Try watering your plants with filtered or rainwater. Also avoid fertilizing the plant for at least one to two months, until it is able to grow normal, green leaves, and all the brownness is gone. You can also do one of two things: repot or flush out the soil.

Keep in mind that repotting is a stressful process for both the human and the plant, so only do this if necessary. Keep the plant under running water until water drains through the pot’s holes. Then set the plant on its draining dish to avoid re-absorption. The running water flushes out all the unnecessary salts, thus freshening the soil.

7. Not Enough Light

If the leaves of your plant are starting to turn brown or yellow, they’re probably being deprived of light. Examine the plant and look at which parts of the leaves have brown or yellow discoloration. If the underside of the leaves are looking discolored, or there are isolated parts of the leaves that are too light and face away from the light source….time to fix it.

Place the plant in a part of your house that receives the maximum amount of light. Whether it is under a skylight, or in front of your huge drawing-room window, look at the plant’s leaves after a week. Make sure you don’t overdo it, because that will cause further brownness and discoloration due to extreme light. Extreme light can also cause leaves to become crinkly before falling off, so increase the frequency of watering.

8. Too Little Humidity

If the browning is only happening on the tip of the leaves, it’s probably because the plant isn’t receiving enough humidity. When you have a plant that isn’t receiving enough humidity, it isn’t something you can totally change. It’s because this is dependent on the building, temperature, and other factors you can’t control.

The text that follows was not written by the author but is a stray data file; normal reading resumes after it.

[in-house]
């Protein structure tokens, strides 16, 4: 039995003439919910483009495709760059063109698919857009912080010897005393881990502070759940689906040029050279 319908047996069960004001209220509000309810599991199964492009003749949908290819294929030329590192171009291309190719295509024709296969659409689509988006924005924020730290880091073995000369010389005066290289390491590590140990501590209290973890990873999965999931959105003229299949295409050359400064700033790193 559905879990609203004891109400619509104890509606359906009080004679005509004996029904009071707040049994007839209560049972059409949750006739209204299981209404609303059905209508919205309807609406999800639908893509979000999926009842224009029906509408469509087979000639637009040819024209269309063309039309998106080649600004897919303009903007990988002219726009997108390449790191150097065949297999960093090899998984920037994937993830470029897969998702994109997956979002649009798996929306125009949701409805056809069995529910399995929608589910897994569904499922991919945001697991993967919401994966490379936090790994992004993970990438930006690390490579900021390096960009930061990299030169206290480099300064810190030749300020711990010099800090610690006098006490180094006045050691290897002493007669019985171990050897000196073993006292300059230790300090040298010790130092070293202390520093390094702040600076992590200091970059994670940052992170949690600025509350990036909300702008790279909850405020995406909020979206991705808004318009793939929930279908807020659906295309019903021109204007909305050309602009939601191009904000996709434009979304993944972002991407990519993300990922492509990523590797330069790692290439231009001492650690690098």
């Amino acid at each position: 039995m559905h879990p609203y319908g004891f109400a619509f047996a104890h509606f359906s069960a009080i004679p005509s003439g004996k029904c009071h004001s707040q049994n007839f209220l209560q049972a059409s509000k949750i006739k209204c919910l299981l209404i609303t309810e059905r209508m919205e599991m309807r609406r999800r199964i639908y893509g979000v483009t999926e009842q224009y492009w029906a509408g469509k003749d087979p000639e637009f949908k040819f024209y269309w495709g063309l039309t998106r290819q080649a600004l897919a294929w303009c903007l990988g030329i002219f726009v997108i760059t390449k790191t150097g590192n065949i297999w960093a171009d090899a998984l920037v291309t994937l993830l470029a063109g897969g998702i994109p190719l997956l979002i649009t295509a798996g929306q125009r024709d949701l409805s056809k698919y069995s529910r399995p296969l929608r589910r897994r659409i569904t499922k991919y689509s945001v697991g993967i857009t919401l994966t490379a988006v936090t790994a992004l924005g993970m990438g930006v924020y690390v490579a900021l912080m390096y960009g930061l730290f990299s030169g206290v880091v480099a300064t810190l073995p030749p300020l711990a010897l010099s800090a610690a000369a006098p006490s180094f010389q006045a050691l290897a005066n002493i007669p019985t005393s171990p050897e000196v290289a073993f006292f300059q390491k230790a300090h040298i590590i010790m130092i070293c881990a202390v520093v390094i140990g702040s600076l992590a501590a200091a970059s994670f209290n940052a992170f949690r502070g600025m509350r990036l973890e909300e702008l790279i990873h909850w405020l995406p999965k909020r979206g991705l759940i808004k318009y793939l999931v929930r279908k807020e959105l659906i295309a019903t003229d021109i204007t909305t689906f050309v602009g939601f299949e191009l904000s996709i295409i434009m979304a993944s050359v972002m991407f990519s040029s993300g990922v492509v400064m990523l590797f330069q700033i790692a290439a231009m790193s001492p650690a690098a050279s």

If the problem was over-watering or under-watering a plant, that’s definitely something you can change. Trust me, we’ve all been guilty of overwatering to the point where half my carpet was soaked before I realized it! Increase the misting so that the plant receives enough humidity.

Unfortunately, this effect only lasts for about 10-15 minutes, because humidity really is a factor beyond our power and control. If it’s possible to use humidifiers, use them to your advantage, especially during the wintertime. You can also group plants together to increase humidity since grouped plants increase the overall humidity.

More often than not, it’s the tropical plants that go through these problems. If brownness of the leaves wasn’t enough to alarm you, it’s possible for the leaves to have black spots. That’s when you’ll know for sure that the plant isn’t receiving the right amount of humidity.

9. The Dreaded Pests!

Kinda like that ex, you can’t seem to get rid of. Although in the case of plants there is a solution. Ah, the dreaded bugs! Just the word sends shivers down my back, making me think of spindly fibers, creepily long legs, beady eyes….the list goes on. If you’re wondering why your previously vibrant plant looks like it’s been taken over by a hostiles species, fret not!

There is a solution. If there are brown patches in the center of your leaves, then also it’s likely that pests have a personal vendetta with your plant. Fortunately, most of the pests can be rid of extremely carefully using a soapy water solution.

Too much of this can cause high salt content in the soil which brings another load of problems to your plant, so be careful. Check the roots of the plant as well, to check for eggs. Yes I know, more shivering and cringing. Unfortunately, you’ll have to check.

If neither of these is possible, then your plant is beyond saving. Or, you can isolate just the affected parts, by once again using the soapy solution carefully. It’s not hopeless, you just need a little patience. Remember, “to plant a garden is to believe in tomorrow.”

10. Aging

Sometimes there could be absolutely nothing wrong with your plant, it’s just getting old. But unlike humans who have built nursing homes, plants require a slightly different approach. New growth usually occurs higher up the stem. Older leaves generally tend to shrivel and fall off, which is usually the case with air plants, or philodendron.

If it’s the case where the brown leaves are simply old, then tweak them gently until they fall off. Dead leaves usually come off the stem very easily, so if they show some resistance, there might be a problem. Sometimes due to a sudden drop in temperature, there is a tissue whose development is prevented. Due to this prevention, the leaves turn from green to brown but don’t fall off the stem. Your plant will be just fine, but it’ll take a little longer for the leaves to fall off.

All in all, just because the leaves of your beautiful plant are turning brown, there’s no need to panic. It could be a number of reasons, or it could be the inevitable aging process. Like Thanos says, “I am inevitable.” Identify the plant’s problem, then tackle it in the least invasive way possible.